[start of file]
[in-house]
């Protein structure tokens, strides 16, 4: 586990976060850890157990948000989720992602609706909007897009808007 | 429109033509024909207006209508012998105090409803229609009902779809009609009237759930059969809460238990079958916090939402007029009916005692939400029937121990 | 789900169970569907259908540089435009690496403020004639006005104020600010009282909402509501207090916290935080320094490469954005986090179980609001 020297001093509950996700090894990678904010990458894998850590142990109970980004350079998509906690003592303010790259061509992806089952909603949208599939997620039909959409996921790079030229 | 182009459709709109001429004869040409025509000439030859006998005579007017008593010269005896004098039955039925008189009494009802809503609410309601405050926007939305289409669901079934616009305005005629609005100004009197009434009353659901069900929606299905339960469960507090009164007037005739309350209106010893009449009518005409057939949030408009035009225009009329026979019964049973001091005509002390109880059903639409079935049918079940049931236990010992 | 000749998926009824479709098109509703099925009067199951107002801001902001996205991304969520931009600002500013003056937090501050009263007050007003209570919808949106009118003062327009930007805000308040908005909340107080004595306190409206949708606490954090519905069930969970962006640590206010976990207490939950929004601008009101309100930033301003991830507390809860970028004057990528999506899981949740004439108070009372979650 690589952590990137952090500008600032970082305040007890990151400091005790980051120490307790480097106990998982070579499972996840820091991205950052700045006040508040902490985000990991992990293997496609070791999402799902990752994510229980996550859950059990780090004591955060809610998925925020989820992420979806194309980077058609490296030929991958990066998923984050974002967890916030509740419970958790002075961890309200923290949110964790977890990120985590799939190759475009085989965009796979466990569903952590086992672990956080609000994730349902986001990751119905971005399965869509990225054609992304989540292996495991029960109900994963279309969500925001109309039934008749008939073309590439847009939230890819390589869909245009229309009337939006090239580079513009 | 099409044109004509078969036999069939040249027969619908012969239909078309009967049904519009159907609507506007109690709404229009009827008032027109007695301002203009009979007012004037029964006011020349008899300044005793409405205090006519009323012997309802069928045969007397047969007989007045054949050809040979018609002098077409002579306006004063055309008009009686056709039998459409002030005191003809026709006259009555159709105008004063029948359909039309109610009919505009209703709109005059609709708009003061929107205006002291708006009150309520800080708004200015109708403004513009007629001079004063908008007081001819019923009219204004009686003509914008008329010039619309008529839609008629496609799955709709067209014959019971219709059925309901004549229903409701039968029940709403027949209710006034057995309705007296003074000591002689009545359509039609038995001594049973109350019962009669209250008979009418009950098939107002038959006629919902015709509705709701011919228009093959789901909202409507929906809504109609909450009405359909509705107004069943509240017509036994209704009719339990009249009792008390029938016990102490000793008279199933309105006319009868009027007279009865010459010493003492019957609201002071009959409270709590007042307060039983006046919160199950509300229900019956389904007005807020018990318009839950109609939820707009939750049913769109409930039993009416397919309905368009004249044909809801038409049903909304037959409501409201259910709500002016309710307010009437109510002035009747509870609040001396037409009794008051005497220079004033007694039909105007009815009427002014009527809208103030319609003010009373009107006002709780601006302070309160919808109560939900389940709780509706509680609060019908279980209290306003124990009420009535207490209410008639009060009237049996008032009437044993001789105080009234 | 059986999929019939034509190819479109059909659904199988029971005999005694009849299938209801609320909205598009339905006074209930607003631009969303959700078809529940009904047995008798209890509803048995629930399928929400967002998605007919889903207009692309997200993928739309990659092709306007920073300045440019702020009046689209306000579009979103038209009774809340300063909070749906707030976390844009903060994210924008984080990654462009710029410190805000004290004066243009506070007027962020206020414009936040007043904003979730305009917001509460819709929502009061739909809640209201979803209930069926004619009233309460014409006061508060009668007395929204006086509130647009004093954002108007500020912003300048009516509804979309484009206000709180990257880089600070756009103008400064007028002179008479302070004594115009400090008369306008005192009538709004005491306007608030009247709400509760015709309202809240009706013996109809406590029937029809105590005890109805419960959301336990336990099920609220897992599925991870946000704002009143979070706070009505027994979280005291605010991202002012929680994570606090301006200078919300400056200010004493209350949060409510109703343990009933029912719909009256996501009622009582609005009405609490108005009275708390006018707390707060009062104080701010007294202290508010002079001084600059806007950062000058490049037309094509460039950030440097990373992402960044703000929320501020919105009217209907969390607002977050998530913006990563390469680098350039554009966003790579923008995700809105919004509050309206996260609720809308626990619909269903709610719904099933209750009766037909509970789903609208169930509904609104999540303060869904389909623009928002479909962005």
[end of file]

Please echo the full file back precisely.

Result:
[in-house]
């Protein structure tokens, strides 16, 4: 586990976060850890157990948000989720992602609706909007897009808007 | 429109033509024909207006209508012998105090409803229609009902779809009609009237759930059969809460238990079958916090939402007029009916005692939400029937121990 | 789900169970569907259908540089435009690496403020004639006005104020600010009282909402509501207090916290935080320094490469954005986090179980609001 020297001093509950996700090894990678904010990458894998850590142990109970980004350079998509906690003592303010790259061509992806089952909603949208599939997620039909959409996921790079030229 | 182009459709709109001429004869040409025509000439030859006998005579007017008593010269005896004098039955039925008189009494009802809503609410309601405050926007939305289409669901079934616009305005005629609005100004009197009434009353659901069900929606299905339960469960507090009164007037005739309350209106010893009449009518005409057939949030408009035009225009009329026979019964049973001091005509002390109880059903639409079935049918079940049931236990010992 | 000749998926009824479709098109509703099925009067199951107002801001902001996205991304969520931009600002500013003056937090501050009263007050007003209570919808949106009118003062327009930007805000308040908005909340107080004595306190409206949708606490954090519905069930969970962006640590206010976990207490939950929004601008009101309100930033301003991830507390809860970028004057990528999506899981949740004439108070009372979650 690589952590990137952090500008600032970082305040007890990151400091005790980051120490307790480097106990998982070579499972996840820091991205950052700045006040508040902490985000990991992990293997496609070791999402799902990752994510229980996550859950059990780090004591955060809610998925925020989820992420979806194309980077058609490296030929991958990066998923984050974002967890916030509740419970958790002075961890309200923290949110964790977890990120985590799939190759475009085989965009796979466990569903952590086992672990956080609000994730349902986001990751119905971005399965869509990225054609992304989540292996495991029960109900994963279309969500925001109309039934008749008939073309590439847009939230890819390589869909245009229309009337939006090239580079513009 | 099409044109004509078969036999069939040249027969619908012969239909078309009967049904519009159907609507506007109690709404229009009827008032027109007695301002203009009979007012004037029964006011020349008899300044005793409405205090006519009323012997309802069928045969007397047969007989007045054949050809040979018609002098077409002579306006004063055309008009009686056709039998459409002030005191003809026709006259009555159709105008004063029948359909039309109610009919505009209703709109005059609709708009003061929107205006002291708006009150309520800080708004200015109708403004513009007629001079004063908008007081001819019923009219204004009686003509914008008329010039619309008529839609008629496609799955709709067209014959019971219709059925309901004549229903409701039968029940709403027949209710006034057995309705007296003074000591002689009545359509039609038995001594049973109350019962009669209250008979009418009950098939107002038959006629919902015709509705709701011919228009093959789901909202409507929906809504109609909450009405359909509705107004069943509240017509036994209704009719339990009249009792008390029938016990102490000793008279199933309105006319009868009027007279009865010459010493003492019957609201002071009959409270709590007042307060039983006046919160199950509300229900019956389904007005807020018990318009839950109609939820707009939750049913769109409930039993009416397919309905368009004249044909809801038409049903909304037959409501409201259910709500002016309710307010009437109510002035009747509870609040001396037409009794008051005497220079004033007694039909105007009815009427002014009527809208103030319609003010009373009107006002709780601006302070309160919808109560939900389940709780509706509680609060019908279980209290306003124990009420009535207490209410008639009060009237049996008032009437044993001789105080009234 | 059986999929019939034509190819479109059909659904199988029971005999005694009849299938209801609320909205598009339905006074209930607003631009969303959700078809529940009904047995008798209890509803048995629930399928929400967002998605007919889903207009692309997200993928739309990659092709306007920073300045440019702020009046689209306000579009979103038209009774809340300063909070749906707030976390844009903060994210924008984080990654462009710029410190805000004290004066243009506070007027962020206020414009936040007043904003979730305009917001509460819709929502009061739909809640209201979803209930069926004619009233309460014409006061508060009668007395929204006086509130647009004093954002108007500020912003300048009516509804979309484009206000709180990257880089600070756009103008400064007028002179008479302070004594115009400090008369306008005192009538709004005491306007608030009247709400509760015709309202809240009706013996109809406590029937029809105590005890109805419960959301336990336990099920609220897992599925991870946000704002009143979070706070009505027994979280005291605010991202002012929680994570606090301006200078919300400056200010004493209350949060409510109703343990009933029912719909009256996501009622009582609005009405609490108005009275708390006018707390707060009062104080701010007294202290508010002079001084600059806007950062000058490049037309094509460039950030440097990373992402960044703000929320501020919105009217209907969390607002977050998530913006990563390469680098350039554009966003790579923008995700809105919004509050309206996260609720809308626990619909269903709610719904099933209750009766037909509970789903609208169930509904609104999540303060869904389909623009928002479909962005």